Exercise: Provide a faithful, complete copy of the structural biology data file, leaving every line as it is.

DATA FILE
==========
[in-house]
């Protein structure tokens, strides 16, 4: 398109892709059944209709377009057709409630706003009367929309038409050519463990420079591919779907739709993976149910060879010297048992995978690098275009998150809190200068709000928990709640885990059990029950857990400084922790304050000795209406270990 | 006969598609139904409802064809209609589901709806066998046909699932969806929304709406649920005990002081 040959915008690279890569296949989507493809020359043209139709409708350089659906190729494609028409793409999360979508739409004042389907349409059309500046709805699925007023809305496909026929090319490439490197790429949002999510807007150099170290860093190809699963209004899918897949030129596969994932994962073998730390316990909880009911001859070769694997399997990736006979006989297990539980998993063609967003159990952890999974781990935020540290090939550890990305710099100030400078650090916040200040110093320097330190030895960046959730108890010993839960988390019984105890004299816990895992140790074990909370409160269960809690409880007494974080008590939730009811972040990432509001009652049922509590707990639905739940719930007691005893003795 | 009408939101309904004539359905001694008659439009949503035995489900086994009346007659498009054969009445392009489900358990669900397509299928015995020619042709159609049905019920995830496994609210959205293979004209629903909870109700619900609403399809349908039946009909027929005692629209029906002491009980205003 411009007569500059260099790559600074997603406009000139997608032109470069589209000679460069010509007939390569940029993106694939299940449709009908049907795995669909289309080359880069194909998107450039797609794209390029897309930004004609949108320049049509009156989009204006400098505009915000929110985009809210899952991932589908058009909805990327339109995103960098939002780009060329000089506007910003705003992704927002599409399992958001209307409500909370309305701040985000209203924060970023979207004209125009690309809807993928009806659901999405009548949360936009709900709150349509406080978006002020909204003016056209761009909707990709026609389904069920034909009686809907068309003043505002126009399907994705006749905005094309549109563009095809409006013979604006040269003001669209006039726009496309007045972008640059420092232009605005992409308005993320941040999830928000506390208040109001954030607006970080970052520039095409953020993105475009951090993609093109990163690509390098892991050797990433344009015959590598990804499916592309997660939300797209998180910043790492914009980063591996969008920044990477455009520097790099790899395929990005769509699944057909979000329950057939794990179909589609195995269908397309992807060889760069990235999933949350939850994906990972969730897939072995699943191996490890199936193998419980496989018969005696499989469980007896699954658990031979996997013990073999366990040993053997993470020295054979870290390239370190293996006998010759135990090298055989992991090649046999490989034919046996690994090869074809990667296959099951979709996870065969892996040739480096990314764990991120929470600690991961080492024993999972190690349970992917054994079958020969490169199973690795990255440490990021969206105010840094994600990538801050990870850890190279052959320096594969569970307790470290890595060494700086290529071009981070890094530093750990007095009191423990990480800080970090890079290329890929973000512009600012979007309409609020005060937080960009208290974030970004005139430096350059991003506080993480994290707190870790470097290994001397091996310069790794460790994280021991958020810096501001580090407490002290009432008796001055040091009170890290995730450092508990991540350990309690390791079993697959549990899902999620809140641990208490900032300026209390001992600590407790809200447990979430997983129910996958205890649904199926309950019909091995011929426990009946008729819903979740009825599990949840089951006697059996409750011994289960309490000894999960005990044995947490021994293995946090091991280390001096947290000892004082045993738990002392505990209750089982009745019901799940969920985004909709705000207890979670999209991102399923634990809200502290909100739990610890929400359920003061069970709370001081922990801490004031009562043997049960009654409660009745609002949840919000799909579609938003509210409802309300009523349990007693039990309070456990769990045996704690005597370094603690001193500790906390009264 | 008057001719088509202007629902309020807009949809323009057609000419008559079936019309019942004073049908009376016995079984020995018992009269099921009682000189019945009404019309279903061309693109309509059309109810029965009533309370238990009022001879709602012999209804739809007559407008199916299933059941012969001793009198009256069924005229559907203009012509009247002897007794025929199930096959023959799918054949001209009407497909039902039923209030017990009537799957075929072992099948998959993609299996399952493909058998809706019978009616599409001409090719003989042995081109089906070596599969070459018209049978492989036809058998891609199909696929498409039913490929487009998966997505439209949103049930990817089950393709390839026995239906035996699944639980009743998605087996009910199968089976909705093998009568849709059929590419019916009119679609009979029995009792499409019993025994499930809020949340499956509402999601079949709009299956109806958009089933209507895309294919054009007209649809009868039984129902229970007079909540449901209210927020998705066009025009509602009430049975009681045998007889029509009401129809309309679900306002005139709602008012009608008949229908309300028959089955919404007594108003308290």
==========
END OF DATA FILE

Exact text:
[in-house]
């Protein structure tokens, strides 16, 4: 398109892709059944209709377009057709409630706003009367929309038409050519463990420079591919779907739709993976149910060879010297048992995978690098275009998150809190200068709000928990709640885990059990029950857990400084922790304050000795209406270990 | 006969598609139904409802064809209609589901709806066998046909699932969806929304709406649920005990002081 040959915008690279890569296949989507493809020359043209139709409708350089659906190729494609028409793409999360979508739409004042389907349409059309500046709805699925007023809305496909026929090319490439490197790429949002999510807007150099170290860093190809699963209004899918897949030129596969994932994962073998730390316990909880009911001859070769694997399997990736006979006989297990539980998993063609967003159990952890999974781990935020540290090939550890990305710099100030400078650090916040200040110093320097330190030895960046959730108890010993839960988390019984105890004299816990895992140790074990909370409160269960809690409880007494974080008590939730009811972040990432509001009652049922509590707990639905739940719930007691005893003795 | 009408939101309904004539359905001694008659439009949503035995489900086994009346007659498009054969009445392009489900358990669900397509299928015995020619042709159609049905019920995830496994609210959205293979004209629903909870109700619900609403399809349908039946009909027929005692629209029906002491009980205003 411009007569500059260099790559600074997603406009000139997608032109470069589209000679460069010509007939390569940029993106694939299940449709009908049907795995669909289309080359880069194909998107450039797609794209390029897309930004004609949108320049049509009156989009204006400098505009915000929110985009809210899952991932589908058009909805990327339109995103960098939002780009060329000089506007910003705003992704927002599409399992958001209307409500909370309305701040985000209203924060970023979207004209125009690309809807993928009806659901999405009548949360936009709900709150349509406080978006002020909204003016056209761009909707990709026609389904069920034909009686809907068309003043505002126009399907994705006749905005094309549109563009095809409006013979604006040269003001669209006039726009496309007045972008640059420092232009605005992409308005993320941040999830928000506390208040109001954030607006970080970052520039095409953020993105475009951090993609093109990163690509390098892991050797990433344009015959590598990804499916592309997660939300797209998180910043790492914009980063591996969008920044990477455009520097790099790899395929990005769509699944057909979000329950057939794990179909589609195995269908397309992807060889760069990235999933949350939850994906990972969730897939072995699943191996490890199936193998419980496989018969005696499989469980007896699954658990031979996997013990073999366990040993053997993470020295054979870290390239370190293996006998010759135990090298055989992991090649046999490989034919046996690994090869074809990667296959099951979709996870065969892996040739480096990314764990991120929470600690991961080492024993999972190690349970992917054994079958020969490169199973690795990255440490990021969206105010840094994600990538801050990870850890190279052959320096594969569970307790470290890595060494700086290529071009981070890094530093750990007095009191423990990480800080970090890079290329890929973000512009600012979007309409609020005060937080960009208290974030970004005139430096350059991003506080993480994290707190870790470097290994001397091996310069790794460790994280021991958020810096501001580090407490002290009432008796001055040091009170890290995730450092508990991540350990309690390791079993697959549990899902999620809140641990208490900032300026209390001992600590407790809200447990979430997983129910996958205890649904199926309950019909091995011929426990009946008729819903979740009825599990949840089951006697059996409750011994289960309490000894999960005990044995947490021994293995946090091991280390001096947290000892004082045993738990002392505990209750089982009745019901799940969920985004909709705000207890979670999209991102399923634990809200502290909100739990610890929400359920003061069970709370001081922990801490004031009562043997049960009654409660009745609002949840919000799909579609938003509210409802309300009523349990007693039990309070456990769990045996704690005597370094603690001193500790906390009264 | 008057001719088509202007629902309020807009949809323009057609000419008559079936019309019942004073049908009376016995079984020995018992009269099921009682000189019945009404019309279903061309693109309509059309109810029965009533309370238990009022001879709602012999209804739809007559407008199916299933059941012969001793009198009256069924005229559907203009012509009247002897007794025929199930096959023959799918054949001209009407497909039902039923209030017990009537799957075929072992099948998959993609299996399952493909058998809706019978009616599409001409090719003989042995081109089906070596599969070459018209049978492989036809058998891609199909696929498409039913490929487009998966997505439209949103049930990817089950393709390839026995239906035996699944639980009743998605087996009910199968089976909705093998009568849709059929590419019916009119679609009979029995009792499409019993025994499930809020949340499956509402999601079949709009299956109806958009089933209507895309294919054009007209649809009868039984129902229970007079909540449901209210927020998705066009025009509602009430049975009681045998007889029509009401129809309309679900306002005139709602008012009608008949229908309300028959089955919404007594108003308290």